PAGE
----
Primary and secondary historical sources are created every day. You have created them yourself and probably haven’t given it much thought. You are living the history that other people will study someday. There are many important issues going on in the United States today that will be studied and dissected in the future. So let’s use our last discussion to think about the questions of the future. Your job on this is the write a discussion question for you great-grandchildren or someone else’s great-grandchildren if you prefer. Here are the guidelines:
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- It is the year 2040 and you are designing a discussion for a group of future students. The students are taking a class calledU.S. History 2000 to the Present.
- They are in the first part of the class looking at U.S. History in the first part of the 21st century.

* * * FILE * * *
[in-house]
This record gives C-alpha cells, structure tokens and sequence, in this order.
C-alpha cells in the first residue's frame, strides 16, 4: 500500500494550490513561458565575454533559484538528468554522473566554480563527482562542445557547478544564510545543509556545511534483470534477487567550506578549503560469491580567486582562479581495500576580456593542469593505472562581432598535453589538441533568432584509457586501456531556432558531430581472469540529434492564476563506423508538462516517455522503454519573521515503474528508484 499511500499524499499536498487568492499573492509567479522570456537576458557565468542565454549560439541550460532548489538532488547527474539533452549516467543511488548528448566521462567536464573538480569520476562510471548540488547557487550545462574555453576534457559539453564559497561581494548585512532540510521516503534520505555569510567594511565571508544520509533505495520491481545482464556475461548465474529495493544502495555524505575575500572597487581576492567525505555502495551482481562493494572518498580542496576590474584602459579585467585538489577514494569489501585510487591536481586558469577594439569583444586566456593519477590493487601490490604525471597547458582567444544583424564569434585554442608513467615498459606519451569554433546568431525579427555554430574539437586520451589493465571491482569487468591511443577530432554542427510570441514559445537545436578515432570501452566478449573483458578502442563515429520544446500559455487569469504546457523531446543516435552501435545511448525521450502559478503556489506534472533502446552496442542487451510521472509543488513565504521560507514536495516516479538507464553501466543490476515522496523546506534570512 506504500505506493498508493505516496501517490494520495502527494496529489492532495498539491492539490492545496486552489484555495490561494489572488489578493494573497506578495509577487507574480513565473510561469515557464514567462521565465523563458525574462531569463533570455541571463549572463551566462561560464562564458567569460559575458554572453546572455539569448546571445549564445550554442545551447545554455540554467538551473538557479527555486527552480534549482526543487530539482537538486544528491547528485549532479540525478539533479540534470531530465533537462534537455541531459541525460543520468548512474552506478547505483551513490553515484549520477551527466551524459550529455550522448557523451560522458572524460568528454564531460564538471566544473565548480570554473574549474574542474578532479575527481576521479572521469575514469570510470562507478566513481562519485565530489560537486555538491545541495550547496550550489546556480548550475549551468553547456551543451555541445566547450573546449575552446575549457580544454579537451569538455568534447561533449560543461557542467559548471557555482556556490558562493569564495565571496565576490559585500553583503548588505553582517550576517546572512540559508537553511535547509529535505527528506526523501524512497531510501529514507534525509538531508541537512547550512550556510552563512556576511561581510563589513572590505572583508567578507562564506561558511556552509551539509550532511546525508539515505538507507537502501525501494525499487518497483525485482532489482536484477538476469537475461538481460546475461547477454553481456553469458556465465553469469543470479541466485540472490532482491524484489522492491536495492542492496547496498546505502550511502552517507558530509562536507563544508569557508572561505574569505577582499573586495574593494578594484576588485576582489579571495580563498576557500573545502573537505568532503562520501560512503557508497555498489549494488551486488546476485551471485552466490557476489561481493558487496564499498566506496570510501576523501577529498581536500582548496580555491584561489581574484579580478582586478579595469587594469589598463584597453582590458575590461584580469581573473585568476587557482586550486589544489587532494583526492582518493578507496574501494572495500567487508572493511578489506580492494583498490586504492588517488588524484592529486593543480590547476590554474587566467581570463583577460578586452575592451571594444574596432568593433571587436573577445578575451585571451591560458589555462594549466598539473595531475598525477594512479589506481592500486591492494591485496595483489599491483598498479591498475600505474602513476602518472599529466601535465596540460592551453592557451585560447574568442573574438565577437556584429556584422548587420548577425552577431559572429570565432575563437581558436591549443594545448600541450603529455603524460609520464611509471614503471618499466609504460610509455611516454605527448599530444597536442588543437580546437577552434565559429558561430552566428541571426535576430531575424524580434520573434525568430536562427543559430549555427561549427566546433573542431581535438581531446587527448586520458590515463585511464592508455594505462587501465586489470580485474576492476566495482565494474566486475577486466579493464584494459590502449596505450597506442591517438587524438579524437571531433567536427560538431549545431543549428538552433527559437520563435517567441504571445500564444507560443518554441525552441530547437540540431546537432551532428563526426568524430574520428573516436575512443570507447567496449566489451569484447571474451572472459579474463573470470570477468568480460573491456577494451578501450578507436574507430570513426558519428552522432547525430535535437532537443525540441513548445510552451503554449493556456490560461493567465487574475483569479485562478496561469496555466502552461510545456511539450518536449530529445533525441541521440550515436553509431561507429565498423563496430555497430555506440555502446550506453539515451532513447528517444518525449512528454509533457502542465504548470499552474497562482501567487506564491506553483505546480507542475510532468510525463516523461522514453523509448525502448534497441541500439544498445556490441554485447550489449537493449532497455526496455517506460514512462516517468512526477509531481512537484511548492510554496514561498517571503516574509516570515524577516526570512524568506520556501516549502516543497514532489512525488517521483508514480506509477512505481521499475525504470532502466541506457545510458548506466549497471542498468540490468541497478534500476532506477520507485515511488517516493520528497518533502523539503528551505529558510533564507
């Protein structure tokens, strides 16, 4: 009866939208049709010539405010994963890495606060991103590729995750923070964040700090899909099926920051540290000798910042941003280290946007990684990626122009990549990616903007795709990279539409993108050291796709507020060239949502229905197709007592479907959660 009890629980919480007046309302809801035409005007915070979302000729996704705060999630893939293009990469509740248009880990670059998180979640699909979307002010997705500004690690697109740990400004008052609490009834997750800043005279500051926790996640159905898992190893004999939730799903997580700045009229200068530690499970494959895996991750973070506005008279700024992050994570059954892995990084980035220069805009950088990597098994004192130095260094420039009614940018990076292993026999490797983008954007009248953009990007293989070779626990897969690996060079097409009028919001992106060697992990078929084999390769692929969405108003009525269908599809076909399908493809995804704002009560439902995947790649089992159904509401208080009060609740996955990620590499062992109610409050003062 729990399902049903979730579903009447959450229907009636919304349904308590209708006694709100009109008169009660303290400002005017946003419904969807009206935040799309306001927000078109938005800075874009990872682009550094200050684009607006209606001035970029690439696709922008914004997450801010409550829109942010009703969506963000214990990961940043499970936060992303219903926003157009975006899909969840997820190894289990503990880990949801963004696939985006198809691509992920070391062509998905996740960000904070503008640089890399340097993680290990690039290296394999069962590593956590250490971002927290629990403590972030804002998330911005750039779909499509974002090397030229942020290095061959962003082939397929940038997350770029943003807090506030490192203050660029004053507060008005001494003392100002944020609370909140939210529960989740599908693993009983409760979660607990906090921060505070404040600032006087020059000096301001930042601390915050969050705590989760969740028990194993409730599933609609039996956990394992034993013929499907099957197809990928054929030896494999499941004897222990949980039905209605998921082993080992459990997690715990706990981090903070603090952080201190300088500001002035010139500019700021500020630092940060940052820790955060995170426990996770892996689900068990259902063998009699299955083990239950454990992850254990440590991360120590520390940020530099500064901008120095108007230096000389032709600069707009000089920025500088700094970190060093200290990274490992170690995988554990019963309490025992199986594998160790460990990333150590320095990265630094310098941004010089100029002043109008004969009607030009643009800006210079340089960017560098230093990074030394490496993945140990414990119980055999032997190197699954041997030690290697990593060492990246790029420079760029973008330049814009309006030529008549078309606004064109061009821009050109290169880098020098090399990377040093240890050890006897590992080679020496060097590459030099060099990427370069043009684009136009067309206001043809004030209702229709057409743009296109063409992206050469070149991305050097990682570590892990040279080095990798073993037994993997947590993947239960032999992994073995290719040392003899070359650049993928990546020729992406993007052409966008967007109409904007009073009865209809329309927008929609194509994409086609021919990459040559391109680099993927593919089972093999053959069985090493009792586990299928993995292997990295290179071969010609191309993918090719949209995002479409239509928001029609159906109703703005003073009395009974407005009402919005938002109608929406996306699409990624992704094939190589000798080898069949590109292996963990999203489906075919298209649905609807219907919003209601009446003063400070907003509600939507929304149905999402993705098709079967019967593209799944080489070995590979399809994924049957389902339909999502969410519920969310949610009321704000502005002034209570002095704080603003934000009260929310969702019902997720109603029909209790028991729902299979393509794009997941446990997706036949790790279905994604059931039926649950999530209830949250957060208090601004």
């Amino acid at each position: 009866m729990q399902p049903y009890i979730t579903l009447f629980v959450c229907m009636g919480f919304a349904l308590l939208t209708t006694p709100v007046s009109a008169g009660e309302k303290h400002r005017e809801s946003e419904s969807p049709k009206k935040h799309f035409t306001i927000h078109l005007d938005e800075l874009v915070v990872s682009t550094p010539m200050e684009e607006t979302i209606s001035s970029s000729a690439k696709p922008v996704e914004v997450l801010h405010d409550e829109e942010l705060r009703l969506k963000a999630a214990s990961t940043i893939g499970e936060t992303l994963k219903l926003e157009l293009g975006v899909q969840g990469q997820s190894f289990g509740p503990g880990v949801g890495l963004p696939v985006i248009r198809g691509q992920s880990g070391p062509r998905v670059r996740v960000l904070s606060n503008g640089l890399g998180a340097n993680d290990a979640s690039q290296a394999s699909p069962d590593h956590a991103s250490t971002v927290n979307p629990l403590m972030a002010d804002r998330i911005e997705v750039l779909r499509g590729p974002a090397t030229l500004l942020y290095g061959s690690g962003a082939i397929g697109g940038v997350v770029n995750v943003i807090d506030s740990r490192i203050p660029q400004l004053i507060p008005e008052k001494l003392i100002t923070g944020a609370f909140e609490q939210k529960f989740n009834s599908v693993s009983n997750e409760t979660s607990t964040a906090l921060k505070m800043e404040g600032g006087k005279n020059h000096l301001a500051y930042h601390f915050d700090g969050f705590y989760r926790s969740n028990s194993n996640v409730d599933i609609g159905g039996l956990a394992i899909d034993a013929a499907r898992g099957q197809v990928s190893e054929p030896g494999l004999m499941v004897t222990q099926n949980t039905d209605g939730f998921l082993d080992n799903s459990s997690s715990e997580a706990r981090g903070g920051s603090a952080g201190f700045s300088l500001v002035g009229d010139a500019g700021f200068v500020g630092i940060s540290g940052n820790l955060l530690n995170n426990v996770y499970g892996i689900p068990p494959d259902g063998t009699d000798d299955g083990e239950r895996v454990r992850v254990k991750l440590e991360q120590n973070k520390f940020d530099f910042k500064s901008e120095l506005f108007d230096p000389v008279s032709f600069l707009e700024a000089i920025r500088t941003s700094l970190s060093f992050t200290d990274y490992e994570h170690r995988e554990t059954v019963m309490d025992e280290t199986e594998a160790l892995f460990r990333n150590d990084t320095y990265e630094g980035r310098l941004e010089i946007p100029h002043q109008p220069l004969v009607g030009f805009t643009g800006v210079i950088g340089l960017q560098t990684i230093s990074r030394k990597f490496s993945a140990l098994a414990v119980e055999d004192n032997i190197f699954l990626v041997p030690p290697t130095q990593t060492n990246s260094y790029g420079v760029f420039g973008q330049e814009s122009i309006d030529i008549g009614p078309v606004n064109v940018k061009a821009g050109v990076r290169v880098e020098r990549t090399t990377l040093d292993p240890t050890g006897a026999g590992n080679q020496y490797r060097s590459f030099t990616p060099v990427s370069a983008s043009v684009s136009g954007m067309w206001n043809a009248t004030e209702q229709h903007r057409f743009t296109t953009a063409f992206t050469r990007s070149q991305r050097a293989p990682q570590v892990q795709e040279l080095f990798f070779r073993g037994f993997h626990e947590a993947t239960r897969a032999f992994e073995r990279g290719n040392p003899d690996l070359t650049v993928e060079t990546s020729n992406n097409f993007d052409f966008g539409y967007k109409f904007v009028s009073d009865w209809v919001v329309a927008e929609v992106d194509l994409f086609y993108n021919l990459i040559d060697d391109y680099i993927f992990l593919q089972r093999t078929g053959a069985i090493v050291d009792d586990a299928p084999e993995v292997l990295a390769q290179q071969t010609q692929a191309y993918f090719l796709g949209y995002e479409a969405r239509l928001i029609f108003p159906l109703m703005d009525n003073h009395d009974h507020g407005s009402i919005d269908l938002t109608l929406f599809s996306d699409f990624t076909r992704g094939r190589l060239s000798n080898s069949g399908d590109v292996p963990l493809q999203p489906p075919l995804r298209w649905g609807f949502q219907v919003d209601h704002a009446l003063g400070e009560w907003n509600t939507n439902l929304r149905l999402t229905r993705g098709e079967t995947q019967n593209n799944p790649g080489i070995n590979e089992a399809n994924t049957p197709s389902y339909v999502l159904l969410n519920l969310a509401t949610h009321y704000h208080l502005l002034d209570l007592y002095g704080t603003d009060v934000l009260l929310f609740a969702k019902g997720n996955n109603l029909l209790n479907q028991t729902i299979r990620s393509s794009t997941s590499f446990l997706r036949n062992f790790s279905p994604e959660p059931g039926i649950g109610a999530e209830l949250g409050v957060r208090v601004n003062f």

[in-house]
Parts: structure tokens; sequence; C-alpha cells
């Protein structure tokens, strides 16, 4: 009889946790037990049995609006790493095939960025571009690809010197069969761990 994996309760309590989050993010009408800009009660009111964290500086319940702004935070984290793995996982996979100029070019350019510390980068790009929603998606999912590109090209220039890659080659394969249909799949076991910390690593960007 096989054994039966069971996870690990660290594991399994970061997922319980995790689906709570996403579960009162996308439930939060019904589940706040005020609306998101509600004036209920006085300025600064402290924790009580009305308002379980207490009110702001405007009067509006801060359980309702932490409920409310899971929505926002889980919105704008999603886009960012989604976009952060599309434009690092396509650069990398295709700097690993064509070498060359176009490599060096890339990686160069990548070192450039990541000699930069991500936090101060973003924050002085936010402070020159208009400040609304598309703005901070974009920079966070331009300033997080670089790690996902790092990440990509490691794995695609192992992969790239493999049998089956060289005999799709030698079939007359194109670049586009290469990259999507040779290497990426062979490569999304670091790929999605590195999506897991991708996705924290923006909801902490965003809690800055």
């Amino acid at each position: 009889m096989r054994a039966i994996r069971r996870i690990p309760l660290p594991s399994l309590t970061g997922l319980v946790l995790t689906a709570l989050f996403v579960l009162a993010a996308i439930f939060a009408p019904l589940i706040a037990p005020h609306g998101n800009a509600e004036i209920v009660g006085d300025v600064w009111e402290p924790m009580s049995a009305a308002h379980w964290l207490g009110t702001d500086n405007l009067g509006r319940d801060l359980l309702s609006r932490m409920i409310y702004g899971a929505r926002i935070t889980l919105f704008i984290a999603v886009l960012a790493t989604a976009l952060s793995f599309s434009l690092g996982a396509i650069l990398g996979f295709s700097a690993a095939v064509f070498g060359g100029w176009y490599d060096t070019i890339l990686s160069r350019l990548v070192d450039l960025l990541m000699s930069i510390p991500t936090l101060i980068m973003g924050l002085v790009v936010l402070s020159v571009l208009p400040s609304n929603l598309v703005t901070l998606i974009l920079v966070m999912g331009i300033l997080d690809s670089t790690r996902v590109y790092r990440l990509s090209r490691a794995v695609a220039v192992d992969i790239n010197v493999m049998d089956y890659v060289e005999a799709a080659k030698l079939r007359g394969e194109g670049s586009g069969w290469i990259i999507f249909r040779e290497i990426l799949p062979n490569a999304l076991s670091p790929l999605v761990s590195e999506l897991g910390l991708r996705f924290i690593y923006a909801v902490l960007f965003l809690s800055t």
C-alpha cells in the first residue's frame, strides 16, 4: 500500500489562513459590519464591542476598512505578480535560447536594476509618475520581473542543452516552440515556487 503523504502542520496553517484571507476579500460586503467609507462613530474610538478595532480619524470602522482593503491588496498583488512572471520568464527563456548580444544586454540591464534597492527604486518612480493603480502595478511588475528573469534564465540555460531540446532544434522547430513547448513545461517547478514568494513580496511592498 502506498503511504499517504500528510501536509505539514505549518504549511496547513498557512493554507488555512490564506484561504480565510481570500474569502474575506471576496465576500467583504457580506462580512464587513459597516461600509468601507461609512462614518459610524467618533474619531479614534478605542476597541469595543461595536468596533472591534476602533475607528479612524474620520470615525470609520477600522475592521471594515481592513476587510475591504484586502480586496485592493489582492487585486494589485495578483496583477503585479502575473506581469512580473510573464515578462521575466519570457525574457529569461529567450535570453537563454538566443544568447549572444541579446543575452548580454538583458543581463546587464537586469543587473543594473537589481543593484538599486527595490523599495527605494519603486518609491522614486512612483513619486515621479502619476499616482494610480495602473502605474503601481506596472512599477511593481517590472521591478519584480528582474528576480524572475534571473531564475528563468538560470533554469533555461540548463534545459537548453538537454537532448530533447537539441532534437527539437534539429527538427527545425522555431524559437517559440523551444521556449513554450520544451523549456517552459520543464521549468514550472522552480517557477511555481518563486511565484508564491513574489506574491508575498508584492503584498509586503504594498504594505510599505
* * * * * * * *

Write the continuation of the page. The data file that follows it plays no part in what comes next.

- Your question has to be for a U.S. history course but can have a global connection if you choose, or it can be purely domestic (but is anything purely domestic anymore? – Something to think about).
- The question has to be about a topic so significant that it will be studied in the future.
- You cannot use9/11– it is too obvious. Think of something else and try to be creative. Your instructor likescreative.
- You need to write the question for the students and you need to find several primary resources that they should investigate. Again, try to be creative on what you ask them to do. Look for sources that are diverse and remember what you have learned about studying and thinking critically about sources and that sources can be found in many different places. Find at least seven (7) sources that might be of interest to that student’s research and that you believe will help them address you topic.